SOLID-TIMI 52: Genotype data for 692,259 markers were generated on the Axiom® Biobank Plus Genotyping Array with custom content array (Affymetrix, Santa Clara, CA, USA) by BioProcessing Solutions (BPS, Piscataway, NJ, USA) for 10,619 samples. Quality control was performed using the toolset PLINK v1.07 [45]. Individuals were excluded if genotyping call rates were less than 97%, if they had a 3rd degree or higher relationship as determined by kinship coefficient estimates using KING software [46] or if the GWAS genotype predicted gender did not match the annotated gender. Markers were excluded if they had call rates less than 95%, were monomorphic or if Hardy-Weinberg p-values were less than 10−6 in White and Korean subgroups. When a variant had multiple markers on the array the best assay was included using the Affymetrix SNPolisher Best Probeset filter (http://www.affymetrix.com/estore/partners_programs/programs/developer/tools/devnettools.affx).

Additional SOLID-TIMI 52 genotype data was generated by BPS for 35 candidate variants in 10,054 samples using Fluidigm® BiomarkTM technology (Fluidigm Inc., South San Francisco, CA, USA). No markers were excluded and subjects were excluded if they had missing data for >3 markers.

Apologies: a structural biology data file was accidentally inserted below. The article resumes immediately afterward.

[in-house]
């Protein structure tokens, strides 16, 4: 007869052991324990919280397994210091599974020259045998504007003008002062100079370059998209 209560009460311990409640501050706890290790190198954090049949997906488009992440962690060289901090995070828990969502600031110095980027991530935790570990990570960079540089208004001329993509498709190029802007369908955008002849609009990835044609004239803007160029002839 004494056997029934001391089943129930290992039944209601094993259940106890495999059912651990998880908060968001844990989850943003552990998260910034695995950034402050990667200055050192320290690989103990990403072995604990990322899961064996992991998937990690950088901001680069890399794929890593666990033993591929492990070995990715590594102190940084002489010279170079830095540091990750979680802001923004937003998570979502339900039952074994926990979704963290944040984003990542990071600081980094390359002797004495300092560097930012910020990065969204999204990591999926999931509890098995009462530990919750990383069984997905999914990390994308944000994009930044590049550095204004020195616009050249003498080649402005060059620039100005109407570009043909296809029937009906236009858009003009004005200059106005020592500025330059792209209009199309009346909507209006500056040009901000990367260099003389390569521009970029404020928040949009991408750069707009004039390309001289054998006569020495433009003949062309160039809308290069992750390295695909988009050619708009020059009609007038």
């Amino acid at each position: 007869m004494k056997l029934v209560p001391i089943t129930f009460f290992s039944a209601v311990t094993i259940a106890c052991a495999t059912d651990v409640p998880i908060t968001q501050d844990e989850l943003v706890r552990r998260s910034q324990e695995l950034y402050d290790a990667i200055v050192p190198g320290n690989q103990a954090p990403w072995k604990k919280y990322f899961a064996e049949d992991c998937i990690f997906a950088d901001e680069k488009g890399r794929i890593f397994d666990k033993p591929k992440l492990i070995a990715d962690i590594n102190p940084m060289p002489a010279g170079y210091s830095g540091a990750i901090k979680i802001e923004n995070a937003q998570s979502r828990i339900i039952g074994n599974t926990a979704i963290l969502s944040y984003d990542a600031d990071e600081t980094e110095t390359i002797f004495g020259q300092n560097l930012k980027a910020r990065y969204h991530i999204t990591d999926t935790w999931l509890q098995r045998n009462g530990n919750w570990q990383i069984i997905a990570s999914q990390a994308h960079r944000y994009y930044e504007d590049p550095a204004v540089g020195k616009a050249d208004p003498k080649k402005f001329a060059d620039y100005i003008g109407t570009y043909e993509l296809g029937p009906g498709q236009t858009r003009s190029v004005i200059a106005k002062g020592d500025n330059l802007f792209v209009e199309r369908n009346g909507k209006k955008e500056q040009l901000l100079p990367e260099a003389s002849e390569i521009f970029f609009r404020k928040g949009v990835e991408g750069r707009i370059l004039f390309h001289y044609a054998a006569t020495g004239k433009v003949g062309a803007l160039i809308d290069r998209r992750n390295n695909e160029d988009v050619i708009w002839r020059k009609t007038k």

For the efficacy and pharmacodynamic (Lp-PLA2 activity levels) analyses candidate genes or loci and key variants were selected based on published association data for CVD risk and Lp-PLA2 activity and/or mass and related pathways.

1000 Genome imputation

1000 Genome imputation was performed using the 1000 Genomes Project Reference Panel (phase I, 2012-03-14 haplotypes, genome map GRCh37)(http://www.1000genomes.org/), which contains haplotypes on 1092 samples for ~39.7 million bi-allelic polymorphic markers, by University of Michigan for the STABILITY study and by GSK for the SOLID-TIMI 52 study. Prior to genotype imputation, additional GWAS variants were excluded if Hardy-Weinberg p-values were less than 10−7 in the Principle Component Analysis (PCA)-defined White population or if they showed irreconcilable differences in alleles or allele frequency with reference panel genotypes. Pre-phasing of STABILITY GWAS samples was performed per chromosome using SHAPEIT v2.644 [49] with the options of 200 states and 2.5 Mb window. Imputation was carried out in 1,109 chunks with chunk size 2.5 Mb plus 500 kb flanking region using minimac 2013.7.17 [50,51] for STABILITY. For SOLID-TIMI 52 samples HAPI-UR was used [52]. After imputation, QC metrics were examined to identify strand flip errors (e.g. correlation between measured and imputed genotype close to r2 = -1 plus a comparison of the reference allele frequency data with the imputation allele frequency data). For X chromosome, male and female subjects were phased and imputed separately using the same methods.